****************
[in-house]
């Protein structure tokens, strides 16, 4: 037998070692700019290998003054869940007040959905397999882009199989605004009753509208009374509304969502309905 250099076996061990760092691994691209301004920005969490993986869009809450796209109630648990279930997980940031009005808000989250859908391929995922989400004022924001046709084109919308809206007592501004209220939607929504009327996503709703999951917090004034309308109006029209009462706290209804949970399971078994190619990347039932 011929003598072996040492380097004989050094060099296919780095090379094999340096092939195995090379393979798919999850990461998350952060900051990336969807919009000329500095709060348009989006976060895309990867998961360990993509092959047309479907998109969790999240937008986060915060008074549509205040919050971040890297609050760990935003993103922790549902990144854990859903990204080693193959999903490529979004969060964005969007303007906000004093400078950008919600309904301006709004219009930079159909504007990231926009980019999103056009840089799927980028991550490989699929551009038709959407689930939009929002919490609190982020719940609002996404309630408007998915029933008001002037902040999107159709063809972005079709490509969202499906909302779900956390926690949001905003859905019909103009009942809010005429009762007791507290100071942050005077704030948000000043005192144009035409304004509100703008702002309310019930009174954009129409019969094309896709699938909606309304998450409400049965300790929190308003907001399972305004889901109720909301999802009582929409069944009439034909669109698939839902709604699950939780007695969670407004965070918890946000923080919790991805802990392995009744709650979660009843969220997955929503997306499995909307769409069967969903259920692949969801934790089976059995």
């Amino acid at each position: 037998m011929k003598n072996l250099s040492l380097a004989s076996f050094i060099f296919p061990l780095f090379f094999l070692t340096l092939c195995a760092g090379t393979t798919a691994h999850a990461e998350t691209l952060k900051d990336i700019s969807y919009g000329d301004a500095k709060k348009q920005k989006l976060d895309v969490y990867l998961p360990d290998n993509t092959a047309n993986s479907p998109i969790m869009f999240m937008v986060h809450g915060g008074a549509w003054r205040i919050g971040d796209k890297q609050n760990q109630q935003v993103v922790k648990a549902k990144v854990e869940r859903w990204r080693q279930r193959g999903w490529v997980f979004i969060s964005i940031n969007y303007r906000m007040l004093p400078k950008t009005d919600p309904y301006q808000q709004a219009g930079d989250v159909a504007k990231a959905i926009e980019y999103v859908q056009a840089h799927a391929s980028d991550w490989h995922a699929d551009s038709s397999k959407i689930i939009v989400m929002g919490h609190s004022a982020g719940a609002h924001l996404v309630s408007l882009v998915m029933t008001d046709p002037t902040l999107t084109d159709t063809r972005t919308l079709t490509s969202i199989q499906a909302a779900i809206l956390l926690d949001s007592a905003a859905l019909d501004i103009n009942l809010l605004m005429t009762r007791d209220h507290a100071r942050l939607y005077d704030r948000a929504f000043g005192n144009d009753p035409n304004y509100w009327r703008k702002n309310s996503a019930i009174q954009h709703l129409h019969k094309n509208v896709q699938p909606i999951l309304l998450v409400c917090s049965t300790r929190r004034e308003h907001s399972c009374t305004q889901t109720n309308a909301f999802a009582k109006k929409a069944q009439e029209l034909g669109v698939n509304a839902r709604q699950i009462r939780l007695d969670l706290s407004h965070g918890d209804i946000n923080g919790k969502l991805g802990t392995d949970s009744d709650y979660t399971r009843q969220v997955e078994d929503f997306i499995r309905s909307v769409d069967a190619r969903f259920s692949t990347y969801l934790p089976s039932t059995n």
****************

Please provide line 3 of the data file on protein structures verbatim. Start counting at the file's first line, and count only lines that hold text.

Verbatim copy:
């Amino acid at each position: 037998m011929k003598n072996l250099s040492l380097a004989s076996f050094i060099f296919p061990l780095f090379f094999l070692t340096l092939c195995a760092g090379t393979t798919a691994h999850a990461e998350t691209l952060k900051d990336i700019s969807y919009g000329d301004a500095k709060k348009q920005k989006l976060d895309v969490y990867l998961p360990d290998n993509t092959a047309n993986s479907p998109i969790m869009f999240m937008v986060h809450g915060g008074a549509w003054r205040i919050g971040d796209k890297q609050n760990q109630q935003v993103v922790k648990a549902k990144v854990e869940r859903w990204r080693q279930r193959g999903w490529v997980f979004i969060s964005i940031n969007y303007r906000m007040l004093p400078k950008t009005d919600p309904y301006q808000q709004a219009g930079d989250v159909a504007k990231a959905i926009e980019y999103v859908q056009a840089h799927a391929s980028d991550w490989h995922a699929d551009s038709s397999k959407i689930i939009v989400m929002g919490h609190s004022a982020g719940a609002h924001l996404v309630s408007l882009v998915m029933t008001d046709p002037t902040l999107t084109d159709t063809r972005t919308l079709t490509s969202i199989q499906a909302a779900i809206l956390l926690d949001s007592a905003a859905l019909d501004i103009n009942l809010l605004m005429t009762r007791d209220h507290a100071r942050l939607y005077d704030r948000a929504f000043g005192n144009d009753p035409n304004y509100w009327r703008k702002n309310s996503a019930i009174q954009h709703l129409h019969k094309n509208v896709q699938p909606i999951l309304l998450v409400c917090s049965t300790r929190r004034e308003h907001s399972c009374t305004q889901t109720n309308a909301f999802a009582k109006k929409a069944q009439e029209l034909g669109v698939n509304a839902r709604q699950i009462r939780l007695d969670l706290s407004h965070g918890d209804i946000n923080g919790k969502l991805g802990t392995d949970s009744d709650y979660t399971r009843q969220v997955e078994d929503f997306i499995r309905s909307v769409d069967a190619r969903f259920s692949t990347y969801l934790p089976s039932t059995n």